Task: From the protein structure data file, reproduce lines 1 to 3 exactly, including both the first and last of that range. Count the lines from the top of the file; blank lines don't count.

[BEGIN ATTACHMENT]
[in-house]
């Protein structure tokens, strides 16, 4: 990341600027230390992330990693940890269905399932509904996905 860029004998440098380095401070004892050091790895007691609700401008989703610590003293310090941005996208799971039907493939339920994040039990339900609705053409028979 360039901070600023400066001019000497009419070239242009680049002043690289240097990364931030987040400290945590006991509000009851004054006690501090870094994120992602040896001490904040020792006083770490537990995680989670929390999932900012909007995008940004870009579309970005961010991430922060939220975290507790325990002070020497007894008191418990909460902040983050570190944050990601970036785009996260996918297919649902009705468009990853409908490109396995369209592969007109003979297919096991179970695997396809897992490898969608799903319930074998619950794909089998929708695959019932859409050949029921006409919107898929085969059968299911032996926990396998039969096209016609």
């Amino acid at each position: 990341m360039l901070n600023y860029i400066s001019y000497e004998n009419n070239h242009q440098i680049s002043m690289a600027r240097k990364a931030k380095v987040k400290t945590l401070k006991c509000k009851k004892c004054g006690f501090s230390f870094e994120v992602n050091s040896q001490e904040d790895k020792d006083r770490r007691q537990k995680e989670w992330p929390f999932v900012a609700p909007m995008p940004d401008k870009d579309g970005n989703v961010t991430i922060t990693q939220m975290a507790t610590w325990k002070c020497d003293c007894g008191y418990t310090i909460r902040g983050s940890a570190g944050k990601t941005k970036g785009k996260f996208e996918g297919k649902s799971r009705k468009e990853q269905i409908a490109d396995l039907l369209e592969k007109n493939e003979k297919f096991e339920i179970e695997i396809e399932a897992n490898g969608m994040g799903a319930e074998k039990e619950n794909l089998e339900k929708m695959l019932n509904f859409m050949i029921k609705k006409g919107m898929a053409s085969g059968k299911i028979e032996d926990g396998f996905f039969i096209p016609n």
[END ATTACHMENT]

[in-house]
């Protein structure tokens, strides 16, 4: 990341600027230390992330990693940890269905399932509904996905 860029004998440098380095401070004892050091790895007691609700401008989703610590003293310090941005996208799971039907493939339920994040039990339900609705053409028979 360039901070600023400066001019000497009419070239242009680049002043690289240097990364931030987040400290945590006991509000009851004054006690501090870094994120992602040896001490904040020792006083770490537990995680989670929390999932900012909007995008940004870009579309970005961010991430922060939220975290507790325990002070020497007894008191418990909460902040983050570190944050990601970036785009996260996918297919649902009705468009990853409908490109396995369209592969007109003979297919096991179970695997396809897992490898969608799903319930074998619950794909089998929708695959019932859409050949029921006409919107898929085969059968299911032996926990396998039969096209016609």
């Amino acid at each position: 990341m360039l901070n600023y860029i400066s001019y000497e004998n009419n070239h242009q440098i680049s002043m690289a600027r240097k990364a931030k380095v987040k400290t945590l401070k006991c509000k009851k004892c004054g006690f501090s230390f870094e994120v992602n050091s040896q001490e904040d790895k020792d006083r770490r007691q537990k995680e989670w992330p929390f999932v900012a609700p909007m995008p940004d401008k870009d579309g970005n989703v961010t991430i922060t990693q939220m975290a507790t610590w325990k002070c020497d003293c007894g008191y418990t310090i909460r902040g983050s940890a570190g944050k990601t941005k970036g785009k996260f996208e996918g297919k649902s799971r009705k468009e990853q269905i409908a490109d396995l039907l369209e592969k007109n493939e003979k297919f096991e339920i179970e695997i396809e399932a897992n490898g969608m994040g799903a319930e074998k039990e619950n794909l089998e339900k929708m695959l019932n509904f859409m050949i029921k609705k006409g919107m898929a053409s085969g059968k299911i028979e032996d926990g396998f996905f039969i096209p016609n």